Back in print after more than fifteen years, this American Film Institute Catalog covers the decade of the sixties. This was the era in which films began to challenge the taboos on sex and violence and treated social issues in a new light. Included in this volume are The Wild Bunch, Bonnie and Clyde, Guess Who's Coming to Dinner? and Who's Afraid of Virginia Woolf? The decade also produced such all-time classics as The Sound of Music, To Kill a Mockingbird, and The Graduate.
After more than fifteen years, this initial volume of the American Film Institute Catalog series is again in print. The 1920s set covers the important filmmaking period when "movies" became "talkies," and the careers of many influential directors and actors were launched. Films such as Wings, The Phantom of the Opera, All Quiet on the Western Front, and The Jazz Singer are included in this volume. After more than fifteen years, this initial volume of the American Film Institute Catalog series is again in print. The 1920s set covers the important filmmaking period when "movies" became "talkies," and the careers of many influential directors and actors were launched. Films such as Wings, The Phantom of the Opera, All Quiet on the Western Front, and The Jazz Singer are included in this volume.
The American Film Institute Catalog has won great praise for its comprehensiveness, reliability, and utility. These volumes are an essential purchase for every library, and individual researchers will also find them indispensable. This newest AFI volume contains over 4,300 entries for feature-length films produced in the United States in the 1940s. The decade was an important and transitional one for filmmakers. Societal changes from the war years were reflected in films, and in the late 1940s the rise of television, the Hollywood blacklist, and the breakup of studio-owned theater chains greatly affected the number and types of films produced. Among films newly viewed for the book are such well-known classics as Citizen Kane, The Best Years of Our Lives, and Casablanca, along with less heralded films such as Fighting Men of the Plains and The Strange Death of Adolf Hitler. Entries include complete cast and crew credits, extensive plot summaries, and notes and sources for further study. A large accompanying volume provides access to the films through nine separate indexes, including personal and corporate names, subjects, and genres.
The American Film Institute Catalog volumes easily surpass all other film reference books for comprehensiveness, reliability, and utility. In a field bedevilled by quickly assembled and slipshod reference works, the Catalogs are the one essential purchase for every library. This set of volumes, on the teen years, covers a pivotal period in film history, encompassing the birth of the feature film and the development of the "film language" that still structures virtually all narrative films today. The decade saw the rise of stars, and of directors who left their creative mark on decades to come--Griffith, Ince, De Mille. Small firms gave way to consolidated studios. And film production relocated to the Southern California town whose name became synonymous with American films: Hollywood. Classics of the era such as De Mille's The Cheat and Griffith's Intolerance have reached popular audiences, and many others are being distributed on videocassette. New scholarly attention is focusing on the decade--especially on such questions as how stage melodrama elements were gradually incorporated into film narrative. But since film is also a record of folkways and national concerns, the rich materials catalogued here will be invaluable to social or cultural historians. As John Fell, author of Film and the Narrative Tradition, comments: "In a real sense, the AFI Catalog preserves and revitalizes old movies that will otherwise disappear . . . [it] will increasingly serve an audience far broader than motion picture history alone."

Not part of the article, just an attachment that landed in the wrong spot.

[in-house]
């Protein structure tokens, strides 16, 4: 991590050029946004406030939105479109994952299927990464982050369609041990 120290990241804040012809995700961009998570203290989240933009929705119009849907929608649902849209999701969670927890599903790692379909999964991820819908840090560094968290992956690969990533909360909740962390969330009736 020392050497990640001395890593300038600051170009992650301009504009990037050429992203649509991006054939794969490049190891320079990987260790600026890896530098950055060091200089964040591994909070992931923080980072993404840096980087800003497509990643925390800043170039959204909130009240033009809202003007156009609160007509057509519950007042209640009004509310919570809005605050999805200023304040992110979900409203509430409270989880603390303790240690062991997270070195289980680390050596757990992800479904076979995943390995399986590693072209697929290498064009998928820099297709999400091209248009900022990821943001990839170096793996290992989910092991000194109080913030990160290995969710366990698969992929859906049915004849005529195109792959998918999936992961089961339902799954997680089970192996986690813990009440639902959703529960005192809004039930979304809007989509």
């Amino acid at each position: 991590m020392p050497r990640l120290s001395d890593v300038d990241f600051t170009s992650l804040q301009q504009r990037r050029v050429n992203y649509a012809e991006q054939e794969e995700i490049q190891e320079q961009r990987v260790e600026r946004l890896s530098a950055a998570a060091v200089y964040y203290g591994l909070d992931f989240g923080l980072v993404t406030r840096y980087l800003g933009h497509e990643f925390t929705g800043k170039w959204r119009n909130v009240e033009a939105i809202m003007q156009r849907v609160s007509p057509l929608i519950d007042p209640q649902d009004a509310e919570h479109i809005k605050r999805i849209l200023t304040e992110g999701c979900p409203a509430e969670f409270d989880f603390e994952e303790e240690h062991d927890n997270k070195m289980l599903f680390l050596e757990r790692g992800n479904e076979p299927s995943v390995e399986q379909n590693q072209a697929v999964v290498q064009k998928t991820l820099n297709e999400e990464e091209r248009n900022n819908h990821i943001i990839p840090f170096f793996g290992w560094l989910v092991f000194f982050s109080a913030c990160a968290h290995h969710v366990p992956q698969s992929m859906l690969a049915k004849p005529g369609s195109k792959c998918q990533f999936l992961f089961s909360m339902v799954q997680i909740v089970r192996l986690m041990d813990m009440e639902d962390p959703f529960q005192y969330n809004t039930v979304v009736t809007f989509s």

"[These volumes] are endlessly absorbing as an excursion into cultural history and national memory."--Arthur Schlesinger, Jr. "[These volumes] are endlessly absorbing as an excursion into cultural history and national memory."--Arthur Schlesinger, Jr.